Per Hansson is offline   Reply With Quote
Old 01-29-2022, 11:37 PM   #11
momaka
master hoarder
 
momaka's Avatar
 
Join Date: May 2008
City & State: VA (NoVA)
My Country: U.S.A.
Line Voltage: 120 VAC, 60 Hz
I'm a: Hobbyist Tech
Posts: 10,862
Default Re: Sacon FZ revival experiment

Quote:
Originally Posted by Per Hansson View Post
I'm sure you are aware of it but the component tester can't take more than 5v on its pins.
So make sure to completely discharge capacitors before test, even if they have been in a drawer for a long time.
^ This!

I almost messed up my tester a few times after trying to check caps that I have reformed. Seems they can take a bit of an abuse, though... but certainly not safe to do. The one that scared me was when I put in a 25V cap charged to about 15-ish volts. It was a large cap too (2200 uF.) Tester didn't appreciate it but also luckily didn't die.

So now I've made it a habit to always short out the leads on any capacitor prior to inserting it into my tester... and so far so good.
momaka is offline   Reply With Quote
Old 01-30-2022, 07:12 AM   #12
stj
Great Sage 齊天大聖
 
stj's Avatar
 
Join Date: Dec 2009
City & State: Europe
My Country: some shithole run by Israeli agents
I'm a: Professional Tech
Posts: 26,621
Default Re: Sacon FZ revival experiment

the atmel usually survives, but you short the protection diode pack - i'v done it

on the bright side, the chinese sell the diodes on a strip of 10 for a $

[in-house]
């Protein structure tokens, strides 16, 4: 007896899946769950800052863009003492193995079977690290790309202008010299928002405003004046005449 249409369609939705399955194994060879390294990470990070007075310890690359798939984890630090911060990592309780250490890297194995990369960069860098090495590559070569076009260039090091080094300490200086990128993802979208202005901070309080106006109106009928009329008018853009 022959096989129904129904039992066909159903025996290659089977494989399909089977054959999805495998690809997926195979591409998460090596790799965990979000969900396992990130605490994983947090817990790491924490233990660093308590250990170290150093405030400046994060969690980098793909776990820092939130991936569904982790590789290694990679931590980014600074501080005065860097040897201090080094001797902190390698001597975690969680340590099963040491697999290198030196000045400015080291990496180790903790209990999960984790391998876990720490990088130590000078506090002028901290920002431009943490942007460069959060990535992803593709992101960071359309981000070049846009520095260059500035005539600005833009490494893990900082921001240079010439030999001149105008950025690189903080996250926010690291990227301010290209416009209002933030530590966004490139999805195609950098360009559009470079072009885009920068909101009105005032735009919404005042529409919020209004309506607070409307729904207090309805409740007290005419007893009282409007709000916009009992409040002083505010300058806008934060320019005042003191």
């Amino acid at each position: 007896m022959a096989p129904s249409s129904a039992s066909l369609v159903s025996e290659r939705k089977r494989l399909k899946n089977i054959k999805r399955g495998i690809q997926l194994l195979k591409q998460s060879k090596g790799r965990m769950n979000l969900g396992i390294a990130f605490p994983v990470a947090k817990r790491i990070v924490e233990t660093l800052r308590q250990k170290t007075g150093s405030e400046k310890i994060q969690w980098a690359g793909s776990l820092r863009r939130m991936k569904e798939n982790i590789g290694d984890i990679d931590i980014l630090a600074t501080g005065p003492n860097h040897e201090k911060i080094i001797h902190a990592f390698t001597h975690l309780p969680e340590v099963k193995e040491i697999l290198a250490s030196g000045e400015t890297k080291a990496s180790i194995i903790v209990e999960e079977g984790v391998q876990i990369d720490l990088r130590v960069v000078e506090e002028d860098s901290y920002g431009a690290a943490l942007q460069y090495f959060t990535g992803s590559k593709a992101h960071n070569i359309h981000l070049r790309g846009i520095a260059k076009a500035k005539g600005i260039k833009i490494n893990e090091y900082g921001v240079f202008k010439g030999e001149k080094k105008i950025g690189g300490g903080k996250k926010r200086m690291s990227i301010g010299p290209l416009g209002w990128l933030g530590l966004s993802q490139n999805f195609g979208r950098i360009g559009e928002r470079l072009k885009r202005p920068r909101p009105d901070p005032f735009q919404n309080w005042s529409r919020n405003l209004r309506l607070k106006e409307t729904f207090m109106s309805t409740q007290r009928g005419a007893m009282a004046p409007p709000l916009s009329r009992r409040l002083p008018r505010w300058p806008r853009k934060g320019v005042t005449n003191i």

stj is offline   Reply With Quote
Old 01-30-2022, 11:42 AM   #13
goodpsusearch
Badcaps Veteran
 
Join Date: Oct 2009
City & State: Thessaloniki, Greece
My Country: Greece
Line Voltage: 230VAC 50Hz
I'm a: Knowledge Seeker
Posts: 2,137
Default Re: Sacon FZ revival experiment

Quote:
Originally Posted by stj View Post
try IPA and water - to thin it down.

btw, your going to have the chinese "rejuvenating" old caps with syringes with this thread!
quick, let's move this to VIP before it is too late

Quote:
Originally Posted by momaka View Post
So hide thread in VIP and block all Chinese IPs from accessing it? (Well, I suppose that might not do anything either, given VPNs nowadays... which Chinese citizens probably have to use anyways to access "Western" parts of the interwebs.)
Oh, I am late, you already thought of it


Let's also stop this experiment before we get zombie cap apocalypse please
goodpsusearch is offline   Reply With Quote
Old 01-31-2022, 01:14 AM   #14